Correspondence  |   January 2012
Residual Limb Pain: More Than a Single Entity?
Author Affiliations & Notes
  • David R. Lindsay, M.D.
  • *Duke University Medical Center, Durham, North Carolina.
Article Information
Correspondence   |   January 2012
Residual Limb Pain: More Than a Single Entity?
Anesthesiology 1 2012, Vol.116, 224. doi:10.1097/ALN.0b013e31823bbfcd
Anesthesiology 1 2012, Vol.116, 224. doi:10.1097/ALN.0b013e31823bbfcd
To the Editor: 
We read with interest the paper of Karanikolas et al  .1 demonstrating the importance of effective perioperative analgesia in the prevention of phantom limb pain. Their finding that appropriate pain relief, regardless of the method of delivery, reduces the prevalence of phantom limb pain at 6 months is an important contribution to the postamputation pain literature. We also noted there was no significant difference between the treatment and control groups with respect to the prevalence of residual limb pain at 1 and 6 months. Although this lack of treatment effect certainly could be a result of small sample size, it also may be secondary to lack of differentiation of the subtypes of residual limb pain.
Previous reports of persistent postamputation pain2  4 have differentiated between pain arising from a phantom and that from the residual limb; however, subclassifications of residual limb pain are not performed typically (or at least reported). In the Durham Veterans Administration Medical Clinic postamputation pain clinic, we recently recognized the existence of at least three distinct residual limb pain subtypes: somatic pain, complex regional pain syndrome-like pain, and neuroma/neuralgia pain. Although these are well-recognized pain diagnoses in their own right, they usually are not used in the specific clinical setting of persistent postamputation pain. We believe that recognition of these distinct subtypes may help to better identify effective prevention strategies and/or treatments. These subtypes have different proposed etiologies and are unlikely to respond to similar treatments.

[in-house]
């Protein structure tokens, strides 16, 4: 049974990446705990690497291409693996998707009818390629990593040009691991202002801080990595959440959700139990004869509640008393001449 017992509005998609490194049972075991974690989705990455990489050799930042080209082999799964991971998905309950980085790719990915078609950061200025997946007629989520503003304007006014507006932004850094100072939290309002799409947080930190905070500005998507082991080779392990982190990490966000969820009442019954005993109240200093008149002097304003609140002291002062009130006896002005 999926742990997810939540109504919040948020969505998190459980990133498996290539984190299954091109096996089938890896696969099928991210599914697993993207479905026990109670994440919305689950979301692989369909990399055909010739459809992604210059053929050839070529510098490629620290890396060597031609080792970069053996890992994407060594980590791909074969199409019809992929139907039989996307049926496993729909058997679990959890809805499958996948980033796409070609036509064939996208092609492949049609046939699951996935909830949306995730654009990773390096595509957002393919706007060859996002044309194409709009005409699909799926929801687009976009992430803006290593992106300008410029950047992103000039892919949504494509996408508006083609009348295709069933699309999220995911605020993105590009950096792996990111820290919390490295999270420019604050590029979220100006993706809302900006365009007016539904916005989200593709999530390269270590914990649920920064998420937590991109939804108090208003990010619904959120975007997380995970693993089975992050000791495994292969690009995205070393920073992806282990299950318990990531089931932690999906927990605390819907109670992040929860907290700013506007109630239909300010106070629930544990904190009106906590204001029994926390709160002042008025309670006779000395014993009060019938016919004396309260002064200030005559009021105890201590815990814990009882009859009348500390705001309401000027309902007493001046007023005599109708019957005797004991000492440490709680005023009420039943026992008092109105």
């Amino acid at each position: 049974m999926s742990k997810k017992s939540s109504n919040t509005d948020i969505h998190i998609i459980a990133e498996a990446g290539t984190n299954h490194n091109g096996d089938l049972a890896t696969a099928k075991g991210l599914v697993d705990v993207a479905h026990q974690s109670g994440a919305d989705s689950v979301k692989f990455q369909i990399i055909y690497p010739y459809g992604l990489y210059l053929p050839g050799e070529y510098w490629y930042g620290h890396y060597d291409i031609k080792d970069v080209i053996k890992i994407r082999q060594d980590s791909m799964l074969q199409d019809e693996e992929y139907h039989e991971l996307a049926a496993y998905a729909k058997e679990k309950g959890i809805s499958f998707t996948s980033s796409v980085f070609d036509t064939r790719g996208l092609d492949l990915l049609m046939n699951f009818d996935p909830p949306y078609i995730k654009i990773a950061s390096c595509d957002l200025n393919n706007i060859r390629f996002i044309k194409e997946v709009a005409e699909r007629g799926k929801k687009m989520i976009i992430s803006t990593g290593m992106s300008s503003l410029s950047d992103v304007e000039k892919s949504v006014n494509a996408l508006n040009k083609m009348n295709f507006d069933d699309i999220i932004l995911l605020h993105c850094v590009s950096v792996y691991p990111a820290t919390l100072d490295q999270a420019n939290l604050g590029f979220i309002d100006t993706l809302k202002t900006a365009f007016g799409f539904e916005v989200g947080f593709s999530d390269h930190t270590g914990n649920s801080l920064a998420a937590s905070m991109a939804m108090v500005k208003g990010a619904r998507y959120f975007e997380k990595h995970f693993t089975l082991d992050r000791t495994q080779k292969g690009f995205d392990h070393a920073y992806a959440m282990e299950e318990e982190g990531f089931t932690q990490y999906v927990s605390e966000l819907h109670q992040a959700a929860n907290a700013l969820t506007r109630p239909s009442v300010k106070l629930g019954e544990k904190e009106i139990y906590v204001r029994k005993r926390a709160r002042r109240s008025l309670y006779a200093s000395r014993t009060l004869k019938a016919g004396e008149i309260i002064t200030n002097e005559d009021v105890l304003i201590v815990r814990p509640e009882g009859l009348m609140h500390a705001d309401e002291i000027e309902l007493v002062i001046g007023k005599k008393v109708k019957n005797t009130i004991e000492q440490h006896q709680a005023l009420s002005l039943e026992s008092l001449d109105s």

For these reasons, we believe that the historic failure to recognize distinct subtypes of residual limb pain has led us to paint with too wide a brush, and in the article by Karanikolas et al  ., this could have hidden a positive treatment effect in one or another residual limb pain subtype.
To address what we see as a deficiency in the current state of the art regarding postamputation pain taxonomy, we have developed a diagnostic algorithm that is capable of differentiating the subtypes of residual limb pain described above. We are validating this algorithm in our amputation pain clinic and encourage others in the field to consider further differentiating residual limb pain into its component subtypes.
Karanikolas M, Aretha D, Tsolakis I, Monantera G, Kiekkas P, Papadoulas S, Swarm RA, Filos KS: Optimized perioperative analgesia reduces chronic phantom limb pain intensity, prevalence, and frequency: A prospective, randomized, clinical trial. ANESTHESIOLOGY 2011; 114:1144–54
Borghi B, D'Addabbo M, White PF, Gallerani P, Toccaceli L, Raffaeli W, Tognù A, Fabbri N, Mercuri M: The use of prolonged peripheral neural blockade after lower extremity amputation: The effect on symptoms associated with phantom limb syndrome. Anesth Analg 2010; 111:1308–15
Schley MT, Wilms P, Toepfner S, Schaller HP, Schmelz M, Konrad CJ, Birbaumer N: Painful and nonpainful phantom and stump sensations in acute traumatic amputees. J Trauma 2008; 65:858–64
Nikolajsen L, Finnerup NB, Kramp S, Vimtrup AS, Keller J, Jensen TS: A randomized study of the effects of gabapentin on postamputation pain. ANESTHESIOLOGY 2006; 105:1008–15